When You Love Someone Who Has Depression: Pray Together

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She told him she would never, ever pray with him again. Not until he asked—maybe even begged—her to. They’d been praying together every evening for months, but during the holiday season when she’d planned special devotional time as a family, he resisted. Organized religion had not been kind to him and he was wary of such things. She was hurt and angry. How dare he set this example for the children? Did he not respect her at all? She acted out of offense instead of compassion.

So she told him to forget it. They didn’t need him there distracting from the lesson. She said a few other things too. Like she would never pray with him again.

She waited for him to close the space between them. She wanted him to want this as much as she did. But days turned into weeks and weeks into months. Before she knew it, a year had gone by and they hadn’t prayed together one time.

It became easy to forget. He had never been comfortable with it anyway. Did it really matter all that much? She prayed fervently. For him. For them. For their life together. She supposed he prayed too. About what, she didn’t know, but surely he prayed for the same things    she did.

When the depression came again, the space between them became a great, yawning chasm. Not only did she not know how to bridge that gap, there were days when she didn’t want to.

Then, one day, she was on a hike with a friend. This friend told her about how he and his wife prayed together in the mornings. And though they had been married for a while, this was new for them. He told how it was awakening in him a different kind of tenderness for his wife, making their love new in unexpected ways.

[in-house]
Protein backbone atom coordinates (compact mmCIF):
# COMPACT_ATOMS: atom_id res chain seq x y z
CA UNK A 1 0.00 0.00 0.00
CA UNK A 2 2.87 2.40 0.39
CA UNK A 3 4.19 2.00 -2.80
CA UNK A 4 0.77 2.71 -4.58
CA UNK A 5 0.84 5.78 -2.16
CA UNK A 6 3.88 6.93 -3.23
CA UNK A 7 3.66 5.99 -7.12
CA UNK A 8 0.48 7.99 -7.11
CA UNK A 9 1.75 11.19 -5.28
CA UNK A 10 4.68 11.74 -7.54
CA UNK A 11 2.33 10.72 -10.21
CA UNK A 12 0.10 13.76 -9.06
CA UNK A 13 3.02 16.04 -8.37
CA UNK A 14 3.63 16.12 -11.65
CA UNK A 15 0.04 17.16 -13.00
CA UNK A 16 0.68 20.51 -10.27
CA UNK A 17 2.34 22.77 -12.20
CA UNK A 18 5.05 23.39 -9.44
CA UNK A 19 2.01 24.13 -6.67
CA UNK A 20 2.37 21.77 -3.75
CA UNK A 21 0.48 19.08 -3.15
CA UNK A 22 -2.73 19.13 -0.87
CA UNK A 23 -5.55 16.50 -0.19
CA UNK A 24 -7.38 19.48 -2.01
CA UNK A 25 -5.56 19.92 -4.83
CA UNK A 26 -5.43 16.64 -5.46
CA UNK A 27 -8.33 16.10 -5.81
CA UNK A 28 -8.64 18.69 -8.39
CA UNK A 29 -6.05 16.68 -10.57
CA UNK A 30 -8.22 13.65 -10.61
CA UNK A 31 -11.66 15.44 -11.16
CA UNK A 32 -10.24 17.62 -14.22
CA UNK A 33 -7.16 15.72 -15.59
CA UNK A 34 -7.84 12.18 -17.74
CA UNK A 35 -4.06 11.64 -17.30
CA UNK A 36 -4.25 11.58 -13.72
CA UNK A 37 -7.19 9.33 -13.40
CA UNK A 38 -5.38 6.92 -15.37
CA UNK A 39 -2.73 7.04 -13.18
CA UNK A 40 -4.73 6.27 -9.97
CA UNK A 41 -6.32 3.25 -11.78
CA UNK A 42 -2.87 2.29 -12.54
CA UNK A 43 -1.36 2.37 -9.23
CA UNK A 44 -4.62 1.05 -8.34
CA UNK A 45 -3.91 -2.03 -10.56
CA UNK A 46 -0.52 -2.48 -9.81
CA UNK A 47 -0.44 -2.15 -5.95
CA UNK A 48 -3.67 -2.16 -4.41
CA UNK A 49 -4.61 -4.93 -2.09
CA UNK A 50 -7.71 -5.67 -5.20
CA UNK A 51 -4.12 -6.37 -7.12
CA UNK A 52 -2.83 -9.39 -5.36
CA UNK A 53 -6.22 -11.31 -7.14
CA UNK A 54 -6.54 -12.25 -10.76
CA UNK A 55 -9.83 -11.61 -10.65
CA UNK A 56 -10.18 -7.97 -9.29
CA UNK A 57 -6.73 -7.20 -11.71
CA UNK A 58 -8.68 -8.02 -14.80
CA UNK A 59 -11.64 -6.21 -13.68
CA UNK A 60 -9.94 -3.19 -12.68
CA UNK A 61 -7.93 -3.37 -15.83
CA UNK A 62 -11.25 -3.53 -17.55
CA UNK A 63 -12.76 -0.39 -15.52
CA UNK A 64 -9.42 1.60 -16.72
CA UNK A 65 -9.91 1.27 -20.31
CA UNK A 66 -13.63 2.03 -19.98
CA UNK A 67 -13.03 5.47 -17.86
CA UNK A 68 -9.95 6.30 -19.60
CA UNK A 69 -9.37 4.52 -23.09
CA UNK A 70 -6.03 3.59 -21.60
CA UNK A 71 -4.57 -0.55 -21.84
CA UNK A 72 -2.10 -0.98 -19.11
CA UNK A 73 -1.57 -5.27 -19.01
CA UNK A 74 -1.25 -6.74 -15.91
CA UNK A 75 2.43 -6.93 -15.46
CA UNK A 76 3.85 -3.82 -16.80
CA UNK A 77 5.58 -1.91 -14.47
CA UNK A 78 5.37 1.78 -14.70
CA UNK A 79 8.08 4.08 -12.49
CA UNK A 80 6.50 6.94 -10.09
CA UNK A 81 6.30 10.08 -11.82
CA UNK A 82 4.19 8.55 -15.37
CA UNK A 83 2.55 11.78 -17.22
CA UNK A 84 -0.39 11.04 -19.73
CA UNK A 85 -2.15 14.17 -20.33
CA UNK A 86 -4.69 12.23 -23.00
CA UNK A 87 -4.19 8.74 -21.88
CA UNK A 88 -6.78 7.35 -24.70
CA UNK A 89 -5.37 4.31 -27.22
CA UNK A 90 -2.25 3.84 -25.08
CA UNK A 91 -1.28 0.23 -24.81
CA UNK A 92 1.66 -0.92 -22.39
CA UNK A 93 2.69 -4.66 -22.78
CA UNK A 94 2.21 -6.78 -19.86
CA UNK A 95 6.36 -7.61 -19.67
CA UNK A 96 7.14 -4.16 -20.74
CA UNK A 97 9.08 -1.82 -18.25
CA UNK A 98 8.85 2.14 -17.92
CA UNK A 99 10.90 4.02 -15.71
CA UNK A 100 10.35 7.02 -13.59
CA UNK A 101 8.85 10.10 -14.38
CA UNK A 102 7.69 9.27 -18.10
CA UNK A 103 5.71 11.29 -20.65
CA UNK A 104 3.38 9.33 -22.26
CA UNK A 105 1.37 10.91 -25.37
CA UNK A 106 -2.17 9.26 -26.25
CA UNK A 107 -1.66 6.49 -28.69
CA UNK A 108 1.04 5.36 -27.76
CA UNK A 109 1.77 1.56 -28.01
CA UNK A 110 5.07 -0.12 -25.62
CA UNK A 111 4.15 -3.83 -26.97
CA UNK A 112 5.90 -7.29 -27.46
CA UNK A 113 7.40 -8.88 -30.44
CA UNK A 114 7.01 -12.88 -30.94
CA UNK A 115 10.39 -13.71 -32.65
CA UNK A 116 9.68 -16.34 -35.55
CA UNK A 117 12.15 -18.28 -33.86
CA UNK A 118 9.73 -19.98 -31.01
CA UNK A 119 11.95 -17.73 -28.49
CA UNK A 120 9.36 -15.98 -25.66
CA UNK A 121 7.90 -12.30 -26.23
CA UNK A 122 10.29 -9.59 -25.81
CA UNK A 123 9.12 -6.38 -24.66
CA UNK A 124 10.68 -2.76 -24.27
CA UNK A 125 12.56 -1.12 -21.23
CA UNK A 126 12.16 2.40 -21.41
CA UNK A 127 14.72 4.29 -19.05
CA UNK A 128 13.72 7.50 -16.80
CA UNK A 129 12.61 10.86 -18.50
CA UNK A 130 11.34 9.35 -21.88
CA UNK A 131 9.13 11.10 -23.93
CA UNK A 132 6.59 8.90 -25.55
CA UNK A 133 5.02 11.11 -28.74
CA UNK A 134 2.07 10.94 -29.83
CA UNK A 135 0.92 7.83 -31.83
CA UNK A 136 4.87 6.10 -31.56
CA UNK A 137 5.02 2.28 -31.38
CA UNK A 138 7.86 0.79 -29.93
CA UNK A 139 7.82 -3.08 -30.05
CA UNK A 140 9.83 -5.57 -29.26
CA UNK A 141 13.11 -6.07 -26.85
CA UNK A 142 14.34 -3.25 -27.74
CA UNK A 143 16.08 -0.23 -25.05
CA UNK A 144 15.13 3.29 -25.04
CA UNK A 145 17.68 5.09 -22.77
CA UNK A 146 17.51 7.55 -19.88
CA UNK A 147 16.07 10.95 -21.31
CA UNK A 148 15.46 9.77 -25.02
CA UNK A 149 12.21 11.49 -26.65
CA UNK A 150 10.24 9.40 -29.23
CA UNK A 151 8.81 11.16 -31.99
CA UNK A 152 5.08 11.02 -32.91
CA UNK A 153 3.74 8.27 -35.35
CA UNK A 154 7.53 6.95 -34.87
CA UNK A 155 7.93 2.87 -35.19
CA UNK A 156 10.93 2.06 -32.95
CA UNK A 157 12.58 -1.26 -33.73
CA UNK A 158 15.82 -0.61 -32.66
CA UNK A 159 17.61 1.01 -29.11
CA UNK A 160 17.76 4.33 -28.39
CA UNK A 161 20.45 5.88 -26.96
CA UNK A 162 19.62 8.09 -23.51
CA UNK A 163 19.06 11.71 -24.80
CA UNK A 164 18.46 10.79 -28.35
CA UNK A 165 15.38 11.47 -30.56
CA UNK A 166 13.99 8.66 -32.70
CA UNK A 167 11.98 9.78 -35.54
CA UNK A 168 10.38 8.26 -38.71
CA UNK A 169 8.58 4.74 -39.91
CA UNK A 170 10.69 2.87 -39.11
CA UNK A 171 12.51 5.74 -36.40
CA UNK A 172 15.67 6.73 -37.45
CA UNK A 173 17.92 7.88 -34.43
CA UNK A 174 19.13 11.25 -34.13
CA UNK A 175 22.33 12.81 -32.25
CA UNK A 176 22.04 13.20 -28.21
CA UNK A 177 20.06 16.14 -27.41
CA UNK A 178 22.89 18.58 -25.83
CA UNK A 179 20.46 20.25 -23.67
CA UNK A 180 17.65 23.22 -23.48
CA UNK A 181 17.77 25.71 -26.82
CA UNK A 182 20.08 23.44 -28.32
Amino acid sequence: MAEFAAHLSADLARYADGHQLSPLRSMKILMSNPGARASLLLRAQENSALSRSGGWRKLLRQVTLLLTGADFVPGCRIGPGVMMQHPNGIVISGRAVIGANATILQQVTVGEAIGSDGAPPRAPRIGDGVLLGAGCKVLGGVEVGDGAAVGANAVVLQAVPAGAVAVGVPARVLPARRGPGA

As her friend spoke, she felt God gently tugging on her heart. Remember? he asked. Why are you being so prideful? So stubborn?Don’t you know these things create a space all their own? A space so wide the way back to a heart is easily lost.

Suddenly, at the thought of praying with him again, her heart swelled with a new kind of tenderness. She couldn’t wait to see him, to tell him, to start anew.

They began to pray together again. Because she asked him to. And the darkness didn’t feel quite so lonely anymore. Each time she took his hand, their hearts were joined as one. Because when you pray for someone, your heart is tendered toward them. This is why our Lord tells us to pray for our enemies. But when you pray with someone, Jesus comes and stands in the gap between you and joins his heart with both of yours. You become one.
This is how to bridge the gap: Reach out, take his hand in one of yours.

And take the hand of Jesus in the other.

Practice

~Do you pray with your Beloved who has depression? I wonder what would happen to your heart if you did? I wonder what would happen to theirs? It may feel scary, risky, to do this. Do it anyway. And God, who sees your brave heart will be faithful.

~If praying is too hard right now, can you think of another way to join your heart intimately with the Beloved? Look into their eyes, hold hands, wash their feet. Try a new way to be together.

**This Friday series contains reflections on loving someone who has Depression. If you are in this place, or know someone who is, I hope you’ll join me in this journey. These words cannot replace medical or psychological treatment, but I hope they will be a source of encouragement.